QA is part of the Core Project Team
Too often, the development team and QA team are completely separate entities who send their work “over the wall” to each other. Quality and speed increase exponentially when we break down the barriers between these groups and work as a team.
QA is performed by qualified experts
One of my clients used to hire people out of high school to test their software. If they did well, they got promoted to doing phone support. Eventually, they realized that they could drastically decrease phone support and increase customer satisfaction by hiring qualified people to do their Quality Assurance work.
Just as building inspectors need special knowledge and experience to do their jobs well, software QA experts need special knowledge and experience to do their jobs well.
General User Acceptance Testing (UAT) does not begin until Core Project Team QA is complete
A common practice on projects is to rely on UAT as the only form of testing. This results in the end users seeing a large number of the flaws in the software. Invariably, I have seen the end users permanently lose confidence in the development team when using this QA strategy.
I liken this to a builder turning over a new house to a buyer without having any inspections and saying, “We don’t really know if the plumbing is solid, all the electricity works, or the roof leaks. Just try everything out and let us know what the problems are.” (In fact, this does happen: http://abcnews.go.com/GMA/Consumer/story?id=2630414&page=1.)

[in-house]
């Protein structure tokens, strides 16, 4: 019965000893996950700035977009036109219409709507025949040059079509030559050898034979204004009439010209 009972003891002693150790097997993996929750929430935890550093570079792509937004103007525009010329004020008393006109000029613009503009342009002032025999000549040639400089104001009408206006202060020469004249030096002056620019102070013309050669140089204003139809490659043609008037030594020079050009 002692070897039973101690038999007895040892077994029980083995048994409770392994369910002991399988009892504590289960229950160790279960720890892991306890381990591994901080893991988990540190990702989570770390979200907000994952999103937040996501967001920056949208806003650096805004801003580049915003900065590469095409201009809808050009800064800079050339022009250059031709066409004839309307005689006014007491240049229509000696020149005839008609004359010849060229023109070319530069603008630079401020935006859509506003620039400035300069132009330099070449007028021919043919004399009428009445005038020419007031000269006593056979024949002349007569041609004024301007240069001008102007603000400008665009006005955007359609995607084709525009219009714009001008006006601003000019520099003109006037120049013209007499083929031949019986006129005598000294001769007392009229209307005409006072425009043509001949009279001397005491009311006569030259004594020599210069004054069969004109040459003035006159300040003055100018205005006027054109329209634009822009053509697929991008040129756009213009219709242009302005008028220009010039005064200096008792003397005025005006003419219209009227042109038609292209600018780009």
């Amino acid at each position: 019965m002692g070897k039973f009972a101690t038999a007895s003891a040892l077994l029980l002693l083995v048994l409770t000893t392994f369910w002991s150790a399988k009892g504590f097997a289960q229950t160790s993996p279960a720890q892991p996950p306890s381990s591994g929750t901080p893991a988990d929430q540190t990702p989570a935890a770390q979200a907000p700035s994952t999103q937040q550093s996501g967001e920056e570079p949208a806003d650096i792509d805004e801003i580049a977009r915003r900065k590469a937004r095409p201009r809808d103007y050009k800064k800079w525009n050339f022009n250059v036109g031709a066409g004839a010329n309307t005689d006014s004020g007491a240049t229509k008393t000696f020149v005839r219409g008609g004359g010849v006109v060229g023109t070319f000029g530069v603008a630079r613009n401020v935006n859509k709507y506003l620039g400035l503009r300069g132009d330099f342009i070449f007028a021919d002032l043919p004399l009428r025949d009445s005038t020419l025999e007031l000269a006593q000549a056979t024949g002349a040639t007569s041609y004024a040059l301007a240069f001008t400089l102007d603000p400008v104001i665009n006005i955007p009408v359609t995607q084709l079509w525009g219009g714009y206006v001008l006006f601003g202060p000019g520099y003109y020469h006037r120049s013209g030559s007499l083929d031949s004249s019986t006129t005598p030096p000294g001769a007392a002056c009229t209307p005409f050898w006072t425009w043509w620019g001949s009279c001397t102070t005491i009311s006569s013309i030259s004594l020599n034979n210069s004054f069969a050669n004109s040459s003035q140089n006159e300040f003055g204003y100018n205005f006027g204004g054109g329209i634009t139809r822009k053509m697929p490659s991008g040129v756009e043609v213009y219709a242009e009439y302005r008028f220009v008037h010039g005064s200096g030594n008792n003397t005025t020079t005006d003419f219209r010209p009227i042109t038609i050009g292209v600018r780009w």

Strong Foundation – No code is “Complete” until it is tested and works correctly
Many project schedules track code as complete when the developer completes their initial delivery. This can give a false impression of the project status.
More importantly, this ensures that new code is built on a strong foundation. When developers build new code on untested code, it is very similar to building an office tower on a foundation that has not been inspected. If a problem exists in the foundation and is not identified early, the building will fail.
Embedded Quality – Next Steps
Over the next few months, I will post tips on how to implement Embedded Quality on your next project. I’ll share stories of my experiences over the past 20+ years, and I would like to hear your experiences as well.